By Sonya Rehman
On the 25th of November, Savvy PR & Events put up a brilliant, unplugged, Mekaal Hasan Band gig at a cozy little coffee house (Hot Fuzon) in Lahore.
With a tight guest list – which comprised mainly of a sprinkle of models (Maliha Naipaul, Mikaal, Sabina Pasha and Noore), musicians (Ali Azmat, Ali Sher, Zeb and Haniya), actors (Nadia Jamil and Bilal Sami), and young adults in their twenties and thirties, the packed little venue – lit up by the warm glow of candles – was ideal for an intimate, unplugged session.
Playing primarily their singles – ‘Huns Dhun’, ‘Sajan’, ‘Raba’, ‘Kinare’ (from the film, ‘Khuda Kay Liye’), and a few others – the Mekaal Hasan Band proved their dexterity and skill; their rawness and crisp delivery of playing it live…smooth…and minus any sound glitches whatsoever.
With cushy black chairs arranged around a small ‘stage’ – Mekaal on guitars, Sameer on bass, Fahd on drums, Javed Akhtar on multi-percussions, Farhan Albert on keyboards, Javed Bashir on vocals and Pappu on flute, each song rolled out in a faultless blend of upbeat percussion, teases and hints of western jazz and eastern instrumentation.
It was also interesting to note the synchronization between all the band members – for instance, Javed Bashir would continuously look at Mekaal every now and then while singing, and when he’d hit higher, intentionally trembling octaves, the vocalist would break out into a smile and nod his head as Mekaal would shift his guitar’s tune and melody to best complement Javed’s vocals.
The ‘comradeship’ between each band member was apparent too – for example, when Pappu launched out into a terribly fluid and poignant string of tunes from his bass flute, Javed Bashir smiled, clapped and shook Pappu’s hand once the flutist was done.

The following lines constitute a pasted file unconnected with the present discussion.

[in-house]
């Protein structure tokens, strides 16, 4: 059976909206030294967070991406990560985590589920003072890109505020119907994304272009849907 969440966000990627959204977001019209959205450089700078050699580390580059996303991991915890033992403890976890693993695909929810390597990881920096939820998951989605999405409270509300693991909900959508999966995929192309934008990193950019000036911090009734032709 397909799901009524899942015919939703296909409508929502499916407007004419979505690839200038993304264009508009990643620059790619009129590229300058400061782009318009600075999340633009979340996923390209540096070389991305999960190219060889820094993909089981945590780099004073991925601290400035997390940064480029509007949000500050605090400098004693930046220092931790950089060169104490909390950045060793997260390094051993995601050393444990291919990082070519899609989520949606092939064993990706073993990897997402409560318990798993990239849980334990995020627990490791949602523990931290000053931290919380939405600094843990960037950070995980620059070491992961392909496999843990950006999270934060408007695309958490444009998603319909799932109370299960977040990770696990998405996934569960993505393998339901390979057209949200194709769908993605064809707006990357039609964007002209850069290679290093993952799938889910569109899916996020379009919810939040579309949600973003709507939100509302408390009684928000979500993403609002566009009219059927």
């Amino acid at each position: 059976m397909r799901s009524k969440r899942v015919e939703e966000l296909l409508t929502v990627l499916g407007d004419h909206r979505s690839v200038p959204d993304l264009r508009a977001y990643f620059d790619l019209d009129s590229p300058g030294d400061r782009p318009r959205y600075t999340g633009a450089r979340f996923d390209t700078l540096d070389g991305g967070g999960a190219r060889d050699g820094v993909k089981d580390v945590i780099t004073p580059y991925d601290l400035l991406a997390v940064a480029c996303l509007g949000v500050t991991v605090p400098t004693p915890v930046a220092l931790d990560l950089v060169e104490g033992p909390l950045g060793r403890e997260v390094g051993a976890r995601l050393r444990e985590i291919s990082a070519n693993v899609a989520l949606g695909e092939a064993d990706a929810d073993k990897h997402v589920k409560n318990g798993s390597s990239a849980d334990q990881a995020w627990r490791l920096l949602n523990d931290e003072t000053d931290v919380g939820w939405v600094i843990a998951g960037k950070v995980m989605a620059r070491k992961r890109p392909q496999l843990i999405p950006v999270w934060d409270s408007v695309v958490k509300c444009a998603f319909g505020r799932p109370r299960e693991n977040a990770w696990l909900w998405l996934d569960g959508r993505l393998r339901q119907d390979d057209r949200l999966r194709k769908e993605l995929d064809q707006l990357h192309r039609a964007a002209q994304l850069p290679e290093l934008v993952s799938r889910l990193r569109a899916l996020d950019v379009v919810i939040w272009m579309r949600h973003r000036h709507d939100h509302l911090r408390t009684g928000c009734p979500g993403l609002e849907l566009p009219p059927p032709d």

And endearingly enough, Mekaal’s father, Masood Hasan – a huge jazz music aficionado, was also seen sitting on a couch in the front row, present in support of the band.
As the gig progressed, it was only then that I realized the importance of small, unplugged gigs – to not only local musicians – but to art and culture in each major city of the country as well.
For some reason or the other, the charm of a small, live gig far out-weighs a local, big-budget, open-air concert.
Maybe this is because with tinier, unplugged music sessions, audiences prefer the air of coziness, the up close and personal ‘feel’ that puts them at ease – rather than being jostled about in a ‘free for all’ concert?
Not only this, but when one watches a band performing – only an arm’s length away – live and in the flesh, one can appreciate the music better.
Such as; watching a guitarist’s fingers as they slide and tease the neck of the guitar, the way a drummer slices into his drum set with his drum sticks, the butterfly-like movements of a flutist’s fingertips…every musicians movement with his/her instrument – aids in the aural-visual delight of a viewer and listener. And that is what truly creates the misty magic of an unplugged gig.
Event management companies, like Savvy PR & Events, should put up quality gigs whenever they can, because everyone enjoys an hour’s worth of kick-ass, live, uncut and untainted music every now and then.
And the Mekaal Hasan Band’s unplugged do happened to make a Lahori winter evening all the more richer, and meaningful.
Instep Today, The News